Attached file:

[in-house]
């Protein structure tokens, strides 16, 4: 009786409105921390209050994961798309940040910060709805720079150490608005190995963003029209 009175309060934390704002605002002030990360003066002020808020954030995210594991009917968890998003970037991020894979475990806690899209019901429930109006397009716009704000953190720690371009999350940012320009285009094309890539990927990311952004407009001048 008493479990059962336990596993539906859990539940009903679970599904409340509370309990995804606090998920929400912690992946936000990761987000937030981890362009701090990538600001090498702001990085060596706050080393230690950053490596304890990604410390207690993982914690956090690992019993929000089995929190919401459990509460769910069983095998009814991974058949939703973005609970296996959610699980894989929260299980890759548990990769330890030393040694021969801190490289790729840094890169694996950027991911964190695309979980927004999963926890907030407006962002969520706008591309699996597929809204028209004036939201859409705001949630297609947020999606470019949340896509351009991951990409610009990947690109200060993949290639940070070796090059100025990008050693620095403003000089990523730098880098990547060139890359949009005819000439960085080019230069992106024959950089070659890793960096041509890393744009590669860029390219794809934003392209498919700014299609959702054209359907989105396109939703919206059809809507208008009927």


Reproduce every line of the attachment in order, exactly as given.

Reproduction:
[in-house]
């Protein structure tokens, strides 16, 4: 009786409105921390209050994961798309940040910060709805720079150490608005190995963003029209 009175309060934390704002605002002030990360003066002020808020954030995210594991009917968890998003970037991020894979475990806690899209019901429930109006397009716009704000953190720690371009999350940012320009285009094309890539990927990311952004407009001048 008493479990059962336990596993539906859990539940009903679970599904409340509370309990995804606090998920929400912690992946936000990761987000937030981890362009701090990538600001090498702001990085060596706050080393230690950053490596304890990604410390207690993982914690956090690992019993929000089995929190919401459990509460769910069983095998009814991974058949939703973005609970296996959610699980894989929260299980890759548990990769330890030393040694021969801190490289790729840094890169694996950027991911964190695309979980927004999963926890907030407006962002969520706008591309699996597929809204028209004036939201859409705001949630297609947020999606470019949340896509351009991951990409610009990947690109200060993949290639940070070796090059100025990008050693620095403003000089990523730098880098990547060139890359949009005819000439960085080019230069992106024959950089070659890793960096041509890393744009590669860029390219794809934003392209498919700014299609959702054209359907989105396109939703919206059809809507208008009927």